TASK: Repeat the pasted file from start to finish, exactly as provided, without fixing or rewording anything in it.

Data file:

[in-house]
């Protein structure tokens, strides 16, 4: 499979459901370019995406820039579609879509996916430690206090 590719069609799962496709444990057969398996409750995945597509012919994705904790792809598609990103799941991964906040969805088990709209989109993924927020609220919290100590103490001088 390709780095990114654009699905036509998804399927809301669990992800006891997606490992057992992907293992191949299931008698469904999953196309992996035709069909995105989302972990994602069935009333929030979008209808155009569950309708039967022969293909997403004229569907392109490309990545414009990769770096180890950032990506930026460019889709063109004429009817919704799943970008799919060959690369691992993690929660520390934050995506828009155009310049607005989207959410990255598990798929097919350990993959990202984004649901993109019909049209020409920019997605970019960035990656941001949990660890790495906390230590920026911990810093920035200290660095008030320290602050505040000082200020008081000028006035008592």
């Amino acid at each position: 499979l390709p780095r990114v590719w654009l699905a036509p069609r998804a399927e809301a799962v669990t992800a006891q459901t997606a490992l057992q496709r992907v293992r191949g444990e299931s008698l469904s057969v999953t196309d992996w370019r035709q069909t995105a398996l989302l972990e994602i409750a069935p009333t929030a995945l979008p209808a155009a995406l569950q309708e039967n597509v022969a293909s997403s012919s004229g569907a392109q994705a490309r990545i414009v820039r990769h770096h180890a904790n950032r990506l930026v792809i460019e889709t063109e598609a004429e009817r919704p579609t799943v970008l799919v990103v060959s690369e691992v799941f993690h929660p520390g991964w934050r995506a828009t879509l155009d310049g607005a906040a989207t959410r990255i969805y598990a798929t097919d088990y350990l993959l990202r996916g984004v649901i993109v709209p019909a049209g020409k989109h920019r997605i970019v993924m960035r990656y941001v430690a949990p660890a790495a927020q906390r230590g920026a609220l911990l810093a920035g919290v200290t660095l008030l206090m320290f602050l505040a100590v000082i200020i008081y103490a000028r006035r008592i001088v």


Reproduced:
[in-house]
């Protein structure tokens, strides 16, 4: 499979459901370019995406820039579609879509996916430690206090 590719069609799962496709444990057969398996409750995945597509012919994705904790792809598609990103799941991964906040969805088990709209989109993924927020609220919290100590103490001088 390709780095990114654009699905036509998804399927809301669990992800006891997606490992057992992907293992191949299931008698469904999953196309992996035709069909995105989302972990994602069935009333929030979008209808155009569950309708039967022969293909997403004229569907392109490309990545414009990769770096180890950032990506930026460019889709063109004429009817919704799943970008799919060959690369691992993690929660520390934050995506828009155009310049607005989207959410990255598990798929097919350990993959990202984004649901993109019909049209020409920019997605970019960035990656941001949990660890790495906390230590920026911990810093920035200290660095008030320290602050505040000082200020008081000028006035008592």
């Amino acid at each position: 499979l390709p780095r990114v590719w654009l699905a036509p069609r998804a399927e809301a799962v669990t992800a006891q459901t997606a490992l057992q496709r992907v293992r191949g444990e299931s008698l469904s057969v999953t196309d992996w370019r035709q069909t995105a398996l989302l972990e994602i409750a069935p009333t929030a995945l979008p209808a155009a995406l569950q309708e039967n597509v022969a293909s997403s012919s004229g569907a392109q994705a490309r990545i414009v820039r990769h770096h180890a904790n950032r990506l930026v792809i460019e889709t063109e598609a004429e009817r919704p579609t799943v970008l799919v990103v060959s690369e691992v799941f993690h929660p520390g991964w934050r995506a828009t879509l155009d310049g607005a906040a989207t959410r990255i969805y598990a798929t097919d088990y350990l993959l990202r996916g984004v649901i993109v709209p019909a049209g020409k989109h920019r997605i970019v993924m960035r990656y941001v430690a949990p660890a790495a927020q906390r230590g920026a609220l911990l810093a920035g919290v200290t660095l008030l206090m320290f602050l505040a100590v000082i200020i008081y103490a000028r006035r008592i001088v």